Heavenly Sandpaper: Understanding The Reluctant Follower

There seems to be a fine line between disobedience and independence.  Many times it can be a bit confusing, and everyone’s filter is different.

I have people in my world that I lead that will do what I ask without question as they trust I know what I am talking about.  There are others whom I lead that need to know the why behind the request and then they move forward.  They still trust but they just need to understand.  Others will listen to what I ask, and then get confirmation from someone else.

And then there are those that just do what they want.  These are the ones I call heavenly sandpaper.  They are loved but they just grate on you a bit.

I am like anyone else and do not disqualify myself from any of these categories.  There are times I follow without thought to the end of the spectrum as well and most likely grate on a few people.  Many times I mean well, but get it twisted.  But I would like to think through tenure and maturity I get it more right than wrong.  So what is the deal when people do not trust your leadership?  Here are some thoughts I had.

One big one may be that they don’t know you are in leadership.  Some people will not do what you ask them to do until they ‘know’ you are a leader.  For some they need to see your resume, others just recognize the position and respect it.  But if they think you are just bossing people around and don’t have any authority behind it then they may think, ‘why do I have to listen to you?’

Whether it is myself, or someone I have placed in leadership I find it best to communicate to the team of people I am with that ‘this’ person has been given ‘this’ responsibility and ‘speaks’ for me.  It tends to help many and make it easier for that person to lead.  And another good one is to check myself to make sure I am in leadership before I take a leader role.

Some people have been hurt by authority figures.  I know I have, and if there is a hurt there it can look like disobedience (and it may be just that) or perhaps a guarded reaction to a past hurt.  The bottom line is that hurt people hurt people and it is hard to work with.  But hopefully you can rebuild trust as their leader for past hurts.  I know I have been hurt by authority figures in my life and my forgiveness of the offense and/or hurt was the catalyst to trust others again and heal.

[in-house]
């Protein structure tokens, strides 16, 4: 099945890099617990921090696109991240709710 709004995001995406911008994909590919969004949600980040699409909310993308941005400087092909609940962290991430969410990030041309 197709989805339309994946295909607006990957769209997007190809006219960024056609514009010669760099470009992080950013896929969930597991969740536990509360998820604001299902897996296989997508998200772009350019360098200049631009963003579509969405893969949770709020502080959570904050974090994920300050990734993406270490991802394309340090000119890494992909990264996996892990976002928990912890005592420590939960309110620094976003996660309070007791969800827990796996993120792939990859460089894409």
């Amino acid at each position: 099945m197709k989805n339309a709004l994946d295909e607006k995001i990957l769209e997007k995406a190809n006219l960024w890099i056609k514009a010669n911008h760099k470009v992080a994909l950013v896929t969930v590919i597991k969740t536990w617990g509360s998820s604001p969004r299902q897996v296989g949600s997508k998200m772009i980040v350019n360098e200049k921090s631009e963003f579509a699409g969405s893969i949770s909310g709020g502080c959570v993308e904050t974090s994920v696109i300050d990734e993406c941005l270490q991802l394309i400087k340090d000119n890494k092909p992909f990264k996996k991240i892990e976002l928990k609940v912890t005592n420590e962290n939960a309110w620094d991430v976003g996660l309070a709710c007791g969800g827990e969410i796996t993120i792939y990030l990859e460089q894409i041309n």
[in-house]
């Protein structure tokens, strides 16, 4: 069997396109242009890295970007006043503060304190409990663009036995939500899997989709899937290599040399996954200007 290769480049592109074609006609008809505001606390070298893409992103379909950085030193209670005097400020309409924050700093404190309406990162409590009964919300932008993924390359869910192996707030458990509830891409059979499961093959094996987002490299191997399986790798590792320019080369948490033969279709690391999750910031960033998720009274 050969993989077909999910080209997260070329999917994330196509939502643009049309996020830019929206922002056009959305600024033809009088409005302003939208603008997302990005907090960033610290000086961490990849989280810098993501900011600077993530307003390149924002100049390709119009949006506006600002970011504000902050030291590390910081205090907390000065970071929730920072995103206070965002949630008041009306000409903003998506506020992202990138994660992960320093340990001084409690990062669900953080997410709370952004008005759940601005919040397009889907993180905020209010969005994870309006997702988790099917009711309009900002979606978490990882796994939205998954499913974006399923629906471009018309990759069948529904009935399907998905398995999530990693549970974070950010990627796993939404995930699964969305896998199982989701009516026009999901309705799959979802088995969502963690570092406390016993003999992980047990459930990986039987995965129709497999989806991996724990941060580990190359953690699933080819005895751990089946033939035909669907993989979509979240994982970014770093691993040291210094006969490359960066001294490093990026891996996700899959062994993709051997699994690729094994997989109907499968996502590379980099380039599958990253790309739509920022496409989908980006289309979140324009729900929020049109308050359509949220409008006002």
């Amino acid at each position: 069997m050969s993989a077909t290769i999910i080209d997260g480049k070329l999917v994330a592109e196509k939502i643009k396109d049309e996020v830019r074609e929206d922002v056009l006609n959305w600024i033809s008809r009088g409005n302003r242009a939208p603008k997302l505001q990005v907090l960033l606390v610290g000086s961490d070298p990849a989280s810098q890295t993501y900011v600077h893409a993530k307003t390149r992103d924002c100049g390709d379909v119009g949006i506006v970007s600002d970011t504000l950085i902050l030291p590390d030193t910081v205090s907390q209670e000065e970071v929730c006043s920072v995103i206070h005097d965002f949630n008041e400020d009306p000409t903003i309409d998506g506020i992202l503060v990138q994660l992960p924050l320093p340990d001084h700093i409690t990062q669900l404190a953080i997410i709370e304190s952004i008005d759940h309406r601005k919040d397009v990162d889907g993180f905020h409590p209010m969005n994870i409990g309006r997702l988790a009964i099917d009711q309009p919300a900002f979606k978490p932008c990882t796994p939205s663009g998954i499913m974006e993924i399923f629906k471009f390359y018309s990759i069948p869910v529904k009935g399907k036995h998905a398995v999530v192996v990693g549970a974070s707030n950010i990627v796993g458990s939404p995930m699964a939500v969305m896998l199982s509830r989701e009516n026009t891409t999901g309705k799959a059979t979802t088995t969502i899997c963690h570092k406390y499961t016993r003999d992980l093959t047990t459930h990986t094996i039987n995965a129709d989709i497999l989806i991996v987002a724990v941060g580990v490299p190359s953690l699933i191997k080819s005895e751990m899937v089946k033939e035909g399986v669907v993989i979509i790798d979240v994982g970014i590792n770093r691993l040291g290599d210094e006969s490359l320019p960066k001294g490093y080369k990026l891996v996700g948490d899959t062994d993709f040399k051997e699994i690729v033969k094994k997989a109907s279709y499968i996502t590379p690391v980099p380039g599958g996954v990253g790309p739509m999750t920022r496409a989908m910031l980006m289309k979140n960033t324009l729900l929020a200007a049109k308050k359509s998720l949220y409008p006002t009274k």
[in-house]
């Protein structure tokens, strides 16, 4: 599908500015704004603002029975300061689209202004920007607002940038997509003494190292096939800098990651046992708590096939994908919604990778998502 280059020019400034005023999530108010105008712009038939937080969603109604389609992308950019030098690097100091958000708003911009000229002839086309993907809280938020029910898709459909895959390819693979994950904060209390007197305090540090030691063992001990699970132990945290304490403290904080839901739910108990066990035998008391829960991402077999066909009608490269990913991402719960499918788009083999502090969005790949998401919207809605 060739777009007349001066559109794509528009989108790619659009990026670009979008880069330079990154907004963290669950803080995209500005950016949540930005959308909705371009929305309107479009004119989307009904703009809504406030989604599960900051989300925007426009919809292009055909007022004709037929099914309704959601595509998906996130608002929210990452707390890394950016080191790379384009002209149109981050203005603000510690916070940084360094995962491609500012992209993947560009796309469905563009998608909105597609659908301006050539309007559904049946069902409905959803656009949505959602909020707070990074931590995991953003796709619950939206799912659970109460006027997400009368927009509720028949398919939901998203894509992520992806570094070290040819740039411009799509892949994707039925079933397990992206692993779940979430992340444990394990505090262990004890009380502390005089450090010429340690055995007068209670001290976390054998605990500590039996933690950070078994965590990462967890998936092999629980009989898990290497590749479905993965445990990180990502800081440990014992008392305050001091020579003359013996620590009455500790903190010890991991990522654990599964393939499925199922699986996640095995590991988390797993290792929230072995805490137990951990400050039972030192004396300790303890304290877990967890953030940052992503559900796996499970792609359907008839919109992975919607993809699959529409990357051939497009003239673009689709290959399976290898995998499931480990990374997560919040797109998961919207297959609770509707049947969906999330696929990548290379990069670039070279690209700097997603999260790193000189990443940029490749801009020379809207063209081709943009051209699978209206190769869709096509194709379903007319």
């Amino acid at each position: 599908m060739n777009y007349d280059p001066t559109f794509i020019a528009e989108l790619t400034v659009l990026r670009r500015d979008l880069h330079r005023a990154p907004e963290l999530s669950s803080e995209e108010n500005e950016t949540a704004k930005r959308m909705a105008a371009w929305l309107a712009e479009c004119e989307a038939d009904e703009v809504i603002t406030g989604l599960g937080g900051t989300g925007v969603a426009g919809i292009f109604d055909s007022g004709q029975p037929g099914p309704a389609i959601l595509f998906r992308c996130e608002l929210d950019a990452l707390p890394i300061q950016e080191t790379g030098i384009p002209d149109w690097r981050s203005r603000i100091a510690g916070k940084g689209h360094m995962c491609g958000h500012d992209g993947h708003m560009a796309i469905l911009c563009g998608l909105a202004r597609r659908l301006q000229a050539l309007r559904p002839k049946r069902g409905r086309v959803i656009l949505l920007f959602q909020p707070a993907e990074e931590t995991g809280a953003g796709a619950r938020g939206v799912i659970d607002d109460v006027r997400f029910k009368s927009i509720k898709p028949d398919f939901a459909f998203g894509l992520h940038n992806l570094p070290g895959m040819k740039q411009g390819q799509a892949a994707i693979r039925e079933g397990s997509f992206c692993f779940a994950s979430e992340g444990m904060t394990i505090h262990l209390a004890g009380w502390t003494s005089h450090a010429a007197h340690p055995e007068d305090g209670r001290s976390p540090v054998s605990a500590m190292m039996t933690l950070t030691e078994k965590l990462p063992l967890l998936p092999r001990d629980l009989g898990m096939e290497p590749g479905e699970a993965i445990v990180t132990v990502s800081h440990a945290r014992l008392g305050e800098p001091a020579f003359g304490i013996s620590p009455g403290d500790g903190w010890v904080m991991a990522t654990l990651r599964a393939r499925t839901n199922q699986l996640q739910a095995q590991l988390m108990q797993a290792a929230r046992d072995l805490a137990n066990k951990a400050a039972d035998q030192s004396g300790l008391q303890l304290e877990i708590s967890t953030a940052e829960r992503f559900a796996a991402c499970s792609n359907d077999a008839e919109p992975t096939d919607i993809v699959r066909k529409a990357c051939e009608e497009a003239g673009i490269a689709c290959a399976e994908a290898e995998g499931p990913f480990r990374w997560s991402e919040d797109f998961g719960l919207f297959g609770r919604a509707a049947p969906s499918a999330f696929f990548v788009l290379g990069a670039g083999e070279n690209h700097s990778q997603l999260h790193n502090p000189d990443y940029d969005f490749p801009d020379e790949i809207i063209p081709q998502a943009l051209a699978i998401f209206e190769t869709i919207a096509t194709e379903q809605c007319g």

There are also some that have never been taught to respect authority.  Maybe they had parents who taught them to question everything, or they didn’t have to listen to anyone but them (their parents).  I don’t know about you but I have seen it.  My kids are teens now but I saw it at grade school level, those kids who thought they didn’t have to listen to anyone for one reason or another.  Those kids where the teacher breaks open the bubbly when they graduate out of their class.  Yes they move on, grow up and become adults that feel they don’t have to listen to anyone as well.  You may find they have difficulty doing anything in life because they don’t respect those in authority.  They either need to learn or continue to make the same mistakes.

There are many times when I don’t want to listen and/or respect authority.  I may not understand.  But what I also need to remember is that they may have information that I don’t have and I don’t need to know.  But what I also need to remember that their authority is given and it is my job to follow.  This is one of the greatest qualities of a good leader as well.

One trusted leadership team in my world are Philip & Holly Wagner (www.philipwagner.com) (www.GodChicks.com) here in LA who lead well as they direct those at Oasis Church.  (www.oasisla.org)  They are great example of leaders leading with a limp as they are not perfect, but good leaders.  They are real and this is the final point of that leader that you want to follow, you see their life and how they walk it out but they are not trying to pretend they are perfect as this is a falsehood.  In turn they look happy and like their life; as a great life is filled with purpose and imperfection mixed with a lot of laughter.  That is a win by any measure worth emulating.


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